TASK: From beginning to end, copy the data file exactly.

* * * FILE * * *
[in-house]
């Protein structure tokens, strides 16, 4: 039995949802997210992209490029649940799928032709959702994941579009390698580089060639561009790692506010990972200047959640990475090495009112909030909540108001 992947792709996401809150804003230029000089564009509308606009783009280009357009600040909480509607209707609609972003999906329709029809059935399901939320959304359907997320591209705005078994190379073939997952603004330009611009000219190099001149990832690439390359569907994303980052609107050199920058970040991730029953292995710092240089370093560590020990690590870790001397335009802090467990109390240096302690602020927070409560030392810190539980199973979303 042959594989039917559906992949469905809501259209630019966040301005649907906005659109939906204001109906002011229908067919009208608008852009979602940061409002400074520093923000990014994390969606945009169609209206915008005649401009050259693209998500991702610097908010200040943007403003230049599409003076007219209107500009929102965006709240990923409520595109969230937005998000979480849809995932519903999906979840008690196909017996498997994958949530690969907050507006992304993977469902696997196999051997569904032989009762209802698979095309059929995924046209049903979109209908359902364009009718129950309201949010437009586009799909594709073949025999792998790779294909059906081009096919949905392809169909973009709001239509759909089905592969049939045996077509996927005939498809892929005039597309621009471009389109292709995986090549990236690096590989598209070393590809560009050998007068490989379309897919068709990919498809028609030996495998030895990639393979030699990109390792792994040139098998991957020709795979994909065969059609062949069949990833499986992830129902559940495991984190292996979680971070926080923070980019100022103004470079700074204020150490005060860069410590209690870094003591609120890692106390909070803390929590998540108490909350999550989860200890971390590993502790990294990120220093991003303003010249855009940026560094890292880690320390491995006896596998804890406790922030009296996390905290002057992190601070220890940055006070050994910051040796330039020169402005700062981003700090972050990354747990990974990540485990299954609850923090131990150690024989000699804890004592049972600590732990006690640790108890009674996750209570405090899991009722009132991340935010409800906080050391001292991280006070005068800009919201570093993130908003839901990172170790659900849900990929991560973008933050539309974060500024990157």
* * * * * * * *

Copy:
[in-house]
């Protein structure tokens, strides 16, 4: 039995949802997210992209490029649940799928032709959702994941579009390698580089060639561009790692506010990972200047959640990475090495009112909030909540108001 992947792709996401809150804003230029000089564009509308606009783009280009357009600040909480509607209707609609972003999906329709029809059935399901939320959304359907997320591209705005078994190379073939997952603004330009611009000219190099001149990832690439390359569907994303980052609107050199920058970040991730029953292995710092240089370093560590020990690590870790001397335009802090467990109390240096302690602020927070409560030392810190539980199973979303 042959594989039917559906992949469905809501259209630019966040301005649907906005659109939906204001109906002011229908067919009208608008852009979602940061409002400074520093923000990014994390969606945009169609209206915008005649401009050259693209998500991702610097908010200040943007403003230049599409003076007219209107500009929102965006709240990923409520595109969230937005998000979480849809995932519903999906979840008690196909017996498997994958949530690969907050507006992304993977469902696997196999051997569904032989009762209802698979095309059929995924046209049903979109209908359902364009009718129950309201949010437009586009799909594709073949025999792998790779294909059906081009096919949905392809169909973009709001239509759909089905592969049939045996077509996927005939498809892929005039597309621009471009389109292709995986090549990236690096590989598209070393590809560009050998007068490989379309897919068709990919498809028609030996495998030895990639393979030699990109390792792994040139098998991957020709795979994909065969059609062949069949990833499986992830129902559940495991984190292996979680971070926080923070980019100022103004470079700074204020150490005060860069410590209690870094003591609120890692106390909070803390929590998540108490909350999550989860200890971390590993502790990294990120220093991003303003010249855009940026560094890292880690320390491995006896596998804890406790922030009296996390905290002057992190601070220890940055006070050994910051040796330039020169402005700062981003700090972050990354747990990974990540485990299954609850923090131990150690024989000699804890004592049972600590732990006690640790108890009674996750209570405090899991009722009132991340935010409800906080050391001292991280006070005068800009919201570093993130908003839901990172170790659900849900990929991560973008933050539309974060500024990157």